Churchill during the war must be the most thoroughly ploughed field in British biography, but the incomparable Max has achieved a near-miracle. His account of the great warlord is excitingly told and, as Andrew Roberts has pointed out, endowed with "fresh stories".
It is a portrait in the round of a man who "thrilled to the cannon's roar", yet was deeply moved by the cost. With forensic skill, Hastings exposes Churchill's defects: "dictatorial, eloquent and muddle-headed," according to Leo Amery.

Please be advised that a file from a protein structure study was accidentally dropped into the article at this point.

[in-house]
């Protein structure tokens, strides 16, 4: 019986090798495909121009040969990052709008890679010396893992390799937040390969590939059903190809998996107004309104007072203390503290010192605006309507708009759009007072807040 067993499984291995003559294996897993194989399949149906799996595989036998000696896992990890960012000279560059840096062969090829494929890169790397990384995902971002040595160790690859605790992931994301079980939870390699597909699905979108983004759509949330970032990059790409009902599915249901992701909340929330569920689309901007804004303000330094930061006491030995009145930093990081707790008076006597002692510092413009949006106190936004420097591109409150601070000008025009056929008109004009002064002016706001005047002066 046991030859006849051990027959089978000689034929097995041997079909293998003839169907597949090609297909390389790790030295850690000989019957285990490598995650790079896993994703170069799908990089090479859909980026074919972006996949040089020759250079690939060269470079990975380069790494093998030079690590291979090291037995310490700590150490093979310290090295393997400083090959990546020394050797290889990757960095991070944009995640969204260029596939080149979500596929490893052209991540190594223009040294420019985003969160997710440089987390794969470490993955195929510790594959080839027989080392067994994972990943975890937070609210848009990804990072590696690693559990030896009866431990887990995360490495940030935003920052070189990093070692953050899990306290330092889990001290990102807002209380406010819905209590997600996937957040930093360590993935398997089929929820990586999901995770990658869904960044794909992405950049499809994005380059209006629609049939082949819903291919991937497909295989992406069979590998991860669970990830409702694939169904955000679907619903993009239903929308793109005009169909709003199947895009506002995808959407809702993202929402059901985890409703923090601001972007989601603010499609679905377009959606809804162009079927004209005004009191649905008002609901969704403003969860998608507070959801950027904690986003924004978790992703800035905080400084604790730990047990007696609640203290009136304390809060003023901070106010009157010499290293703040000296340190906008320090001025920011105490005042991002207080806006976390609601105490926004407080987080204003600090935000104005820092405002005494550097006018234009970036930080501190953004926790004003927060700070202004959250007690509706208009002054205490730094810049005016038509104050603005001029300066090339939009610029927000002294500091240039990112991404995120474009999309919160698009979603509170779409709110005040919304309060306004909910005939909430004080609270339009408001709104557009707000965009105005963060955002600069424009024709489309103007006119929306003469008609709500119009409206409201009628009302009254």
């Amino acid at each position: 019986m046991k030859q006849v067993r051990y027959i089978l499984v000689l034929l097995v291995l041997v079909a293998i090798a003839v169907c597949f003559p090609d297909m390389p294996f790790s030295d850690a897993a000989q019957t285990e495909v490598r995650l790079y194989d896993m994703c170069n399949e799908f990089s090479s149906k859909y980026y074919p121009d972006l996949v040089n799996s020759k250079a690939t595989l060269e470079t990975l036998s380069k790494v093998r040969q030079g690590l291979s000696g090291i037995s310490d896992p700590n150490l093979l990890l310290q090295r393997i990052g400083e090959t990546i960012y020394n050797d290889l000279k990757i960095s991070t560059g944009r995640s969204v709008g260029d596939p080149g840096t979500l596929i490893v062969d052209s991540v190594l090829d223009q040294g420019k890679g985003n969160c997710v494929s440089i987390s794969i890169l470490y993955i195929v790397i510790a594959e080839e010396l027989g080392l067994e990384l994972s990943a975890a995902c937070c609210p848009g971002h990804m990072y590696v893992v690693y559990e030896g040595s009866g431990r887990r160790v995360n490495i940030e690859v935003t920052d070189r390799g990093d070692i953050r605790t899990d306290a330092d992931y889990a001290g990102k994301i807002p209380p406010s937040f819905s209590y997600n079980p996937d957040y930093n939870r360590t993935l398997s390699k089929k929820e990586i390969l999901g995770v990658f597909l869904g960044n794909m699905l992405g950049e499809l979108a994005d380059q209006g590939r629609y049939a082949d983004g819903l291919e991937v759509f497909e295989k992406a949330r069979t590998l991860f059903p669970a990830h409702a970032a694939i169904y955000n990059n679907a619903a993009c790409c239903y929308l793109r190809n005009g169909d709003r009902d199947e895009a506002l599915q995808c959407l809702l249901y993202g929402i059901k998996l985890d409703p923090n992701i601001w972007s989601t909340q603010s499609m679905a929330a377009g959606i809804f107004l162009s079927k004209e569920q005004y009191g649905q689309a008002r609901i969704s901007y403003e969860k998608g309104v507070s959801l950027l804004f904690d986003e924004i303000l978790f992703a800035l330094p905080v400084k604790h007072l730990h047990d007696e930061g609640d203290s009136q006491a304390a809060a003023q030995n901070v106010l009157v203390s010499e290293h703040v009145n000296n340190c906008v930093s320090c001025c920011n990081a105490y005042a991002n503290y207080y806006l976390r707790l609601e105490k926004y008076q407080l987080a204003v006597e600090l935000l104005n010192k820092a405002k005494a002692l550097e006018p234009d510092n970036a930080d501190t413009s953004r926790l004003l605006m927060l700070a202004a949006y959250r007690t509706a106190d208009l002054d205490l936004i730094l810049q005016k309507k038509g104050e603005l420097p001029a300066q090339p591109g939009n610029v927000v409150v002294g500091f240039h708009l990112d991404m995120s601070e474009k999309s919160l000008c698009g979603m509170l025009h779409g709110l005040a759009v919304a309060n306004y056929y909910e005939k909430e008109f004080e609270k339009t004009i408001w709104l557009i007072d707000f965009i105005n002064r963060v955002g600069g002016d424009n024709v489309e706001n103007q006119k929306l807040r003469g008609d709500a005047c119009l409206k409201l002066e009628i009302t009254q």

We learn of the "second Dunkirk" in 1940 when Churchill would have condemned 200,000 men of the British Expeditionary Force to "death or captivity" were it not for Alan Brooke's insistence on retreat. Yet Churchill took the right decision. This is a terrific portrait of a flawed giant.